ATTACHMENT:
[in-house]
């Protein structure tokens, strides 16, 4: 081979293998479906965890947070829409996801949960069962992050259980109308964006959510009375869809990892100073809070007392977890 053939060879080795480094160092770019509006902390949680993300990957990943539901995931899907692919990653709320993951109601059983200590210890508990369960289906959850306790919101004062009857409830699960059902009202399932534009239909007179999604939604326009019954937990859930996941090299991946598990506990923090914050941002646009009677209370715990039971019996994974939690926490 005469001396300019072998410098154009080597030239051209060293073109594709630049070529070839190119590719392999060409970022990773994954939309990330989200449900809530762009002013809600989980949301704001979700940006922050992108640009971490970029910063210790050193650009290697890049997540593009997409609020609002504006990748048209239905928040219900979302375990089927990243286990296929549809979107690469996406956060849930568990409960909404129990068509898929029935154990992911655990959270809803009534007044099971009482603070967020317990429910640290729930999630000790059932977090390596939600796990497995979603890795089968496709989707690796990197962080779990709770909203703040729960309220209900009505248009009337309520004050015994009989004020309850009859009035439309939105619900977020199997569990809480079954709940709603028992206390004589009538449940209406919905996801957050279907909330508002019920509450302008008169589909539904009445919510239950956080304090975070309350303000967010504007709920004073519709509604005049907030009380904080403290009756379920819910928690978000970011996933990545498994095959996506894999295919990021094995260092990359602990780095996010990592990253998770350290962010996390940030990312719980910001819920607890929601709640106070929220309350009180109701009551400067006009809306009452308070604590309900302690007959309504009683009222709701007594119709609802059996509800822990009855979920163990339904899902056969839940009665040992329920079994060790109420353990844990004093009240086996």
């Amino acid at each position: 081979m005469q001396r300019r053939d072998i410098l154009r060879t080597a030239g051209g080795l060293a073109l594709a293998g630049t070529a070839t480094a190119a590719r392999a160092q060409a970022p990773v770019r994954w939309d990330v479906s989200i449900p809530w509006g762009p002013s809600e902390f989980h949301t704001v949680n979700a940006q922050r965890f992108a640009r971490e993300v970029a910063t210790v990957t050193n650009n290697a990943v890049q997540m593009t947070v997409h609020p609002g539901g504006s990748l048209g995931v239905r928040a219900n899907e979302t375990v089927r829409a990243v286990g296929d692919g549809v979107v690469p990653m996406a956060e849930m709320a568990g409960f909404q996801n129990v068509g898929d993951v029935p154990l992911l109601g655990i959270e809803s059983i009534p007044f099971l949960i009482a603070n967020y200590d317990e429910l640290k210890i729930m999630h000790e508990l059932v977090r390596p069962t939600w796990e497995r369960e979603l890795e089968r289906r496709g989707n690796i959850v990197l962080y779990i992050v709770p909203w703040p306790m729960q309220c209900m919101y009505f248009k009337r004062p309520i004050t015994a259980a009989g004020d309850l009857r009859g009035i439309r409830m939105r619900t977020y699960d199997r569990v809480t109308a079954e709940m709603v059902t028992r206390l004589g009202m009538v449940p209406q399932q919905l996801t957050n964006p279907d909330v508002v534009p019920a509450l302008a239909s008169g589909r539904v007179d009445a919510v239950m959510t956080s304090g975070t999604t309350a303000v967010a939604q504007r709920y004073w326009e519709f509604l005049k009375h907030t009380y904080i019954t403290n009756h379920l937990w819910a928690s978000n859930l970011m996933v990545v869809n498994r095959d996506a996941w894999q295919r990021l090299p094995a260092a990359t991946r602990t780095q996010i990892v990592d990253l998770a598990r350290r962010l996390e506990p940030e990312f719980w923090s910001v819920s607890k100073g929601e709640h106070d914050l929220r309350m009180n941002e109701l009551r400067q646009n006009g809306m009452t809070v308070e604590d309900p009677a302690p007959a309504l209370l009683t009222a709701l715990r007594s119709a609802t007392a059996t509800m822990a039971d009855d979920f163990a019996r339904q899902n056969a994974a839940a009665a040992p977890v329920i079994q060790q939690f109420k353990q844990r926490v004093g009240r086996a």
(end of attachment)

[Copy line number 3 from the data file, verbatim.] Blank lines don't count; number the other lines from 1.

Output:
């Amino acid at each position: 081979m005469q001396r300019r053939d072998i410098l154009r060879t080597a030239g051209g080795l060293a073109l594709a293998g630049t070529a070839t480094a190119a590719r392999a160092q060409a970022p990773v770019r994954w939309d990330v479906s989200i449900p809530w509006g762009p002013s809600e902390f989980h949301t704001v949680n979700a940006q922050r965890f992108a640009r971490e993300v970029a910063t210790v990957t050193n650009n290697a990943v890049q997540m593009t947070v997409h609020p609002g539901g504006s990748l048209g995931v239905r928040a219900n899907e979302t375990v089927r829409a990243v286990g296929d692919g549809v979107v690469p990653m996406a956060e849930m709320a568990g409960f909404q996801n129990v068509g898929d993951v029935p154990l992911l109601g655990i959270e809803s059983i009534p007044f099971l949960i009482a603070n967020y200590d317990e429910l640290k210890i729930m999630h000790e508990l059932v977090r390596p069962t939600w796990e497995r369960e979603l890795e089968r289906r496709g989707n690796i959850v990197l962080y779990i992050v709770p909203w703040p306790m729960q309220c209900m919101y009505f248009k009337r004062p309520i004050t015994a259980a009989g004020d309850l009857r009859g009035i439309r409830m939105r619900t977020y699960d199997r569990v809480t109308a079954e709940m709603v059902t028992r206390l004589g009202m009538v449940p209406q399932q919905l996801t957050n964006p279907d909330v508002v534009p019920a509450l302008a239909s008169g589909r539904v007179d009445a919510v239950m959510t956080s304090g975070t999604t309350a303000v967010a939604q504007r709920y004073w326009e519709f509604l005049k009375h907030t009380y904080i019954t403290n009756h379920l937990w819910a928690s978000n859930l970011m996933v990545v869809n498994r095959d996506a996941w894999q295919r990021l090299p094995a260092a990359t991946r602990t780095q996010i990892v990592d990253l998770a598990r350290r962010l996390e506990p940030e990312f719980w923090s910001v819920s607890k100073g929601e709640h106070d914050l929220r309350m009180n941002e109701l009551r400067q646009n006009g809306m009452t809070v308070e604590d309900p009677a302690p007959a309504l209370l009683t009222a709701l715990r007594s119709a609802t007392a059996t509800m822990a039971d009855d979920f163990a019996r339904q899902n056969a994974a839940a009665a040992p977890v329920i079994q060790q939690f109420k353990q844990r926490v004093g009240r086996a």